8 November 2019

By Grace Browne

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2018 to 2019 has seen a wave of activism sweep over Britain. From ‘eco-warriors’ to vegan vendettas, the right to protest certainly has been put into practice. Emerging from this wave of activism however, is a surge of realisation. Through compare and contrast, the discrimination and inequality faced by pro-lifers has truly come to light.

London City 2019

Extinction Rebellion climate change protestors have cost the taxpayer £37 million and hit the police services with a £21 million bill after shutting down parts of London chaotically. Thousands of climate change protestors targeted London transport systems and commuters in their bid to physically ‘shut down’ London. Crazed activists physically scaled historic monuments such as Big Ben. Extinction Rebellion are open and boastful about their disruptive tactics.

Perversely, their two weeks of chaos has just won them the right to sue the Metropolitan Police for action taken against them, and protestors are expected to be awarded with financial compensation. Taking the side of the activists, the Mayor of London, Sadiq Khan has said people had a right to “peaceful and lawful protest” in the capital.

Richmond 2018

A handful of pro-life volunteers, the majority of which elderly, stood peacefully and quietly, meters away from an abortion clinic. They were offering support and assistance to any women who wished to approach them. The Richmond vigils were community based and police were aware that no breach of law was being committed.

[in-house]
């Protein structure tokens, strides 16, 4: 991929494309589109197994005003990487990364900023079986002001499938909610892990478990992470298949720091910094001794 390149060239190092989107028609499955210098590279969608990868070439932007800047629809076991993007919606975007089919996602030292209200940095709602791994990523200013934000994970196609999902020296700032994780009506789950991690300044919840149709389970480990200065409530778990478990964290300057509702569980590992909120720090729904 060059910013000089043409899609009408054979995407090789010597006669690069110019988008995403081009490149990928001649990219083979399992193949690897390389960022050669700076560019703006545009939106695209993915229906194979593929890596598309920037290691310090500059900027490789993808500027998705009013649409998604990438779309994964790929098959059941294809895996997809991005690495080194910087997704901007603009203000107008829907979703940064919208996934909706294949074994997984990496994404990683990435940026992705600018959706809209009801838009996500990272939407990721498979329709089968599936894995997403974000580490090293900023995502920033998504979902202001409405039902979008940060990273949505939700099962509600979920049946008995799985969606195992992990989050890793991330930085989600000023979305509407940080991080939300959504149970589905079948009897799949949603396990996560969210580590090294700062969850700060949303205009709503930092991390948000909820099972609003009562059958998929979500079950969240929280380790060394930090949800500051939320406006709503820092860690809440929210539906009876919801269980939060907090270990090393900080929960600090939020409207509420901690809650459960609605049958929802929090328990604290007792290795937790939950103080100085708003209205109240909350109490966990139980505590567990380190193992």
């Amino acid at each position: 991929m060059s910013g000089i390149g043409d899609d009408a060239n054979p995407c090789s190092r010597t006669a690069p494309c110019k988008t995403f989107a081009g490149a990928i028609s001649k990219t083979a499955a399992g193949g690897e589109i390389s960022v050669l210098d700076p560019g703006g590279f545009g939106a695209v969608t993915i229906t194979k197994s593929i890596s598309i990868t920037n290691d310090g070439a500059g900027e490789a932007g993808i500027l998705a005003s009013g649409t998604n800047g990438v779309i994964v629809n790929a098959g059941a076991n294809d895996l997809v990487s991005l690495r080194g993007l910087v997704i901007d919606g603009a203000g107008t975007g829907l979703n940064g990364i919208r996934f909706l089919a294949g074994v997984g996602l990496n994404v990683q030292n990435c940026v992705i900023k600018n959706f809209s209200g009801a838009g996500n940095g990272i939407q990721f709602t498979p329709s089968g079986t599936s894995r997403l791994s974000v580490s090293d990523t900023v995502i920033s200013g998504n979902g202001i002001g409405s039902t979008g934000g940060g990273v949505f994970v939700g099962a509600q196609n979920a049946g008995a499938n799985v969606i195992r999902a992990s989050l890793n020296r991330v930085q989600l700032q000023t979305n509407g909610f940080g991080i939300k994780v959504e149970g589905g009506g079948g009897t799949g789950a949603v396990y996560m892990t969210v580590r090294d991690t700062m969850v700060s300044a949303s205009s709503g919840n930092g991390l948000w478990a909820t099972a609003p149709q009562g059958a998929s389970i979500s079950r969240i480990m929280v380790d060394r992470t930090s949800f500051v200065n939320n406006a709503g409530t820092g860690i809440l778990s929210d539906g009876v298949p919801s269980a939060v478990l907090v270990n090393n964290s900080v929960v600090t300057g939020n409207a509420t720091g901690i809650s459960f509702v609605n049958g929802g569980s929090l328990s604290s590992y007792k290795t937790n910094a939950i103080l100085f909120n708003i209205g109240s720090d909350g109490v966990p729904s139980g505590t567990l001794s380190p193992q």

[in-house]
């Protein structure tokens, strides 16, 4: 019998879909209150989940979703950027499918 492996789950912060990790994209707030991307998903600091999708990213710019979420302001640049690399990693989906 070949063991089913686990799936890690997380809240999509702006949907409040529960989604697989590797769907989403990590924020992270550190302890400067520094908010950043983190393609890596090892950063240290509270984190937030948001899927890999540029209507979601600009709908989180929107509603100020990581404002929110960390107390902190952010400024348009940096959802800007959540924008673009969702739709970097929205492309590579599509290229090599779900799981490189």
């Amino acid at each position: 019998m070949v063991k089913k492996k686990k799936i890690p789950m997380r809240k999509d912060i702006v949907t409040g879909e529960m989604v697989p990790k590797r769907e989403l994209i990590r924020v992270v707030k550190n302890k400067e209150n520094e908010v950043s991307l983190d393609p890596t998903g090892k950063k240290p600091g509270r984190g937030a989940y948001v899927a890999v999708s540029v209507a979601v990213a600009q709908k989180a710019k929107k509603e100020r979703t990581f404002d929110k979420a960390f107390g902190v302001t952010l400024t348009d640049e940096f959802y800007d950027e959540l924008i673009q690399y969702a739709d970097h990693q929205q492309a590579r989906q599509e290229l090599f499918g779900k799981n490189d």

Their few hours of peaceful presence caused Richmond Council authorities to impose a censorship zone around the clinic, which now threatens pro-life volunteers with possible arrests and prosecutions.

Regarding the enforcement of a censorship zone, Mayor of London, Sadiq Khan said: “The High Court’s decision that… a buffer zone can stand is welcome”.

Brighton 2019

Extreme vegan protestors, stormed a Nandos chicken restaurant in Brighton. The protestors brandished graphic and bloody imagery of animal slaughter for customers to look at. Vegan protestors were then reported to shame the customers, who were subjected to shouting and intimidation by the vegan protestors who said: “A chicken is an individual. A living, thinking, feeling being. A chicken can feel distress, and recognise stress in others.” They caused obstruction in the restaurant to workers and customers. It was reported that police services were notified yet did not appear.

Shortly after, vegan activists stormed a Brighton McDonalds branch where they upset customers with a stunt in which they sported dead pig masks whilst writhing in blood.

Brighton Chief Inspector Rachel Swinney said: “We will work with organisers to facilitate peaceful protests that balance the rights of those to protest”.

Ealing, 2018

A handful of pro-life volunteers, the majority of which elderly, stood peacefully and quietly, meters away from an abortion clinic. They were offering support and assistance to any women who wished to approach them. The Ealing vigils were community based and police were aware that no breach of law was being committed.

Their few hours of peaceful presence caused Ealing Council authorities to impose a censorship zone around the clinic, which now threatens pro-life volunteers with possible arrests and prosecutions.

Regarding the enforcement of a censorship zone, Mayor of London, Sadiq Khan said: “The High Court’s decision that… a buffer zone can stand is welcome”.

I disagree with what you say, but will defend your right to say it

There is active discrimination occurring against pro-life people in our country.

The old saying goes: “I disagree with what you say, but I defend to the death your right to say it”. It appears such a phrase has a broad reach for the politically correct but does not apply at-all for pro-lifers.